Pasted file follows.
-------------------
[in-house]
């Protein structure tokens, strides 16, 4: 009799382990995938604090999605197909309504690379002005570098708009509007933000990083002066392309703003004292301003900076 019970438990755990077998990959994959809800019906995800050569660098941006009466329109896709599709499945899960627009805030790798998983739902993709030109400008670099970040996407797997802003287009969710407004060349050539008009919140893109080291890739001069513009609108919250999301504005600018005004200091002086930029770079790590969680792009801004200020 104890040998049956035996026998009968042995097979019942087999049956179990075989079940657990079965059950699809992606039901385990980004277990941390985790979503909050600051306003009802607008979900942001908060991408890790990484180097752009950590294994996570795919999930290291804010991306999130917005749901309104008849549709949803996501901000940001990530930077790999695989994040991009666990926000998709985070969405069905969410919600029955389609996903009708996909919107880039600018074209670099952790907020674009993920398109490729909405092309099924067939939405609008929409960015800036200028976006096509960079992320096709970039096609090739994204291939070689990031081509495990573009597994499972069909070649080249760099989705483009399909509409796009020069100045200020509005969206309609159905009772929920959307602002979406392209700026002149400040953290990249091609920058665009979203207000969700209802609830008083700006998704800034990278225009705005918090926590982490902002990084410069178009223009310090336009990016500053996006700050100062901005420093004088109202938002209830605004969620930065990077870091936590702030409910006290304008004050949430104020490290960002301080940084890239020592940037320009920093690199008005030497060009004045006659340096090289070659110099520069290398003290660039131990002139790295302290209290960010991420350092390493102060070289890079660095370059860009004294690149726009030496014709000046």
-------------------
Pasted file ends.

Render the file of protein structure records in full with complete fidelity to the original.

[in-house]
């Protein structure tokens, strides 16, 4: 009799382990995938604090999605197909309504690379002005570098708009509007933000990083002066392309703003004292301003900076 019970438990755990077998990959994959809800019906995800050569660098941006009466329109896709599709499945899960627009805030790798998983739902993709030109400008670099970040996407797997802003287009969710407004060349050539008009919140893109080291890739001069513009609108919250999301504005600018005004200091002086930029770079790590969680792009801004200020 104890040998049956035996026998009968042995097979019942087999049956179990075989079940657990079965059950699809992606039901385990980004277990941390985790979503909050600051306003009802607008979900942001908060991408890790990484180097752009950590294994996570795919999930290291804010991306999130917005749901309104008849549709949803996501901000940001990530930077790999695989994040991009666990926000998709985070969405069905969410919600029955389609996903009708996909919107880039600018074209670099952790907020674009993920398109490729909405092309099924067939939405609008929409960015800036200028976006096509960079992320096709970039096609090739994204291939070689990031081509495990573009597994499972069909070649080249760099989705483009399909509409796009020069100045200020509005969206309609159905009772929920959307602002979406392209700026002149400040953290990249091609920058665009979203207000969700209802609830008083700006998704800034990278225009705005918090926590982490902002990084410069178009223009310090336009990016500053996006700050100062901005420093004088109202938002209830605004969620930065990077870091936590702030409910006290304008004050949430104020490290960002301080940084890239020592940037320009920093690199008005030497060009004045006659340096090289070659110099520069290398003290660039131990002139790295302290209290960010991420350092390493102060070289890079660095370059860009004294690149726009030496014709000046």